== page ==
October 5, 2001

Families may help stuttering children

Featured Image

Adam Caplan is one of the clients enrolled in the Bill Wilkerson Center’s program for stuttering. (photo by Dana Johnson)

Families may help stuttering children

Everyone in the world is affected by speech. We learn to communicate by using words at a very early age. Often times, though, a child’s speech can be halted by stuttering.

Approximately one percent of children stutter and it can become very worrisome for both the child and the parent. The causes of stuttering are not known, but knowledge is increasing. It is now known that many children who stutter may have co-occurring speech and language problems. However, there is hope.

A program at the Vanderbilt Bill Wilkerson Center is focusing on the parents’ role in helping a child who stutters.

“Stuttering typically involves repetitions or prolongation of sounds and syllables,” said Dr. Edward G. Conture, professor of Hearing and Speech Sciences.

Even though there is no evidence to indicate that parents cause stuttering, there are many things that parents can do to help their child.

“It is a unique way of working with this problem,” said Conture. “Parents provide the communicative sea in which a child swims. If the waters are turbulent, it is hard to succeed. It is a behavioral change that parents learn in attempts to help their child become more fluent.”

Since stuttering is an issue for both the child and the parent, speech-language pathologists now typically recommend parents come into therapy with their children to work both ends toward the middle, Conture said.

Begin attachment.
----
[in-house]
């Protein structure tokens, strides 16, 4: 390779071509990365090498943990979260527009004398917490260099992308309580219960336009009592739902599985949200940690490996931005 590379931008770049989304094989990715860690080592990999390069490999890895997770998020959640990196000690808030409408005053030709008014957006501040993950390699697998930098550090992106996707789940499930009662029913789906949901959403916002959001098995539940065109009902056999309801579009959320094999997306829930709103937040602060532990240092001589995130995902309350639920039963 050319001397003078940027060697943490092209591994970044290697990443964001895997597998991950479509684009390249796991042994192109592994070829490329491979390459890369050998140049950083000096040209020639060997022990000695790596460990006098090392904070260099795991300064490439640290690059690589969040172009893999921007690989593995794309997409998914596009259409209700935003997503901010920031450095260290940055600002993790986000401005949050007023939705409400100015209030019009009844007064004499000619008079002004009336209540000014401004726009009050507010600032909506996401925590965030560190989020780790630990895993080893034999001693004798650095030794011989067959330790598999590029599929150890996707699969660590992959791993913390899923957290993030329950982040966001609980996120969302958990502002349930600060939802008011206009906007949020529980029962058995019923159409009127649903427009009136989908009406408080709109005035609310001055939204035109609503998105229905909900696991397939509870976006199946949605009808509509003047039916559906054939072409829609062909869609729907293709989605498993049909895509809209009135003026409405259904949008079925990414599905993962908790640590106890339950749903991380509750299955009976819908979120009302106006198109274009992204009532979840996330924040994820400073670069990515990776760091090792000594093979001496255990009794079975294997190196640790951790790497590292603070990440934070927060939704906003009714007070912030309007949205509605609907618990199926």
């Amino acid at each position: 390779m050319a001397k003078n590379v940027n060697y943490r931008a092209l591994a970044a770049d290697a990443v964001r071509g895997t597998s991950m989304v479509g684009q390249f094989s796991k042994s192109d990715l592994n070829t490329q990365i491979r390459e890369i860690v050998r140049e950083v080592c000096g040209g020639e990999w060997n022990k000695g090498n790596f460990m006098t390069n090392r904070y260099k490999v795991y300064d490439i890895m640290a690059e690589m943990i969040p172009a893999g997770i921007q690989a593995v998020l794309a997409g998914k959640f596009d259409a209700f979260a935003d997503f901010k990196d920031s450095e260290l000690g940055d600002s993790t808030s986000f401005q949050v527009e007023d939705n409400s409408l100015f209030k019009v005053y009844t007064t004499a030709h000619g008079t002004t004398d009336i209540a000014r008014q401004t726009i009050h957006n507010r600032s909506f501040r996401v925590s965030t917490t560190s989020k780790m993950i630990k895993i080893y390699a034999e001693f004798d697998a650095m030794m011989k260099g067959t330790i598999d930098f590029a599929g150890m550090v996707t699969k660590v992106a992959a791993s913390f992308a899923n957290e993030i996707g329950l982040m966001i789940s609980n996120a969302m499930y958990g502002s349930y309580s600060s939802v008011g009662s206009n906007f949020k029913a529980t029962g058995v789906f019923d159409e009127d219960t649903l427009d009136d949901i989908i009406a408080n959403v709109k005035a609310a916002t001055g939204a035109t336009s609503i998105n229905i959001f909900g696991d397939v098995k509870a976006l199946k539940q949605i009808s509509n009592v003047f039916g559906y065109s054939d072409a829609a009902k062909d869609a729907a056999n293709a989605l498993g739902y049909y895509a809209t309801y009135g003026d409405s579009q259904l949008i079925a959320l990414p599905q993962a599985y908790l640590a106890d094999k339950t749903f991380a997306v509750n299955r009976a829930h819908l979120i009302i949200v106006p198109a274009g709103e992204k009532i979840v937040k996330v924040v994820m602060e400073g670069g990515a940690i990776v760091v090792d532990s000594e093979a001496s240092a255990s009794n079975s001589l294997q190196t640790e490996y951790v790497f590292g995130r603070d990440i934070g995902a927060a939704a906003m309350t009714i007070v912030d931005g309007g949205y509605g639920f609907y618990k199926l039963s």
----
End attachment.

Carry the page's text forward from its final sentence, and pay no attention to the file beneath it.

“We bring the parents and the child in together weekly in what we call parent-child groups,” said Conture. “We are now to the point that we routinely ask for parents to come in with their children once we have evaluated their child.”

Parent-child therapy groups are now the state-of-the-art approach with childhood stuttering. Due to the developmental differences among children, treatment groups are organized according to age.

Therapy for a child can usually take anywhere from six to 24 months, depending on the age of the child, the nature/severity of the child’s stuttering and family involvement.

Children often feel that they are the only ones who stutter. Adam Caplan, 9, began stuttering around age three.

“In therapy, I feel safer,” Adam said, “because I am with other people with the same problem.”

“Being with other kids who share the same kind of problems and also sit in the room with other parents and to hear about their frustrations is the comfort level of knowing that you are really not in this alone,” said Donna Caplan, Adam’s mother. “We all have a common problem.”

“I am convinced that over time that our treatment of stuttering is going to very much involve not only just the stuttering or the repetitions, but for some kids, other facets of their speech and language as well,” said Conture.

“Stuttering is a very fixable problem,” Adam said. “I am here to say that there is hope because I overcame my speech problem.”

Conture has written a book, “Stuttering: Its Nature, Diagnosis and Treatment,” that deals with the theoretical and evidential base for this particular approach to stuttering. For more information on childhood stuttering, contact the Bill Wilkerson Center at 936-5000 or the Stuttering Foundation of America at www.stutteringhelp.org.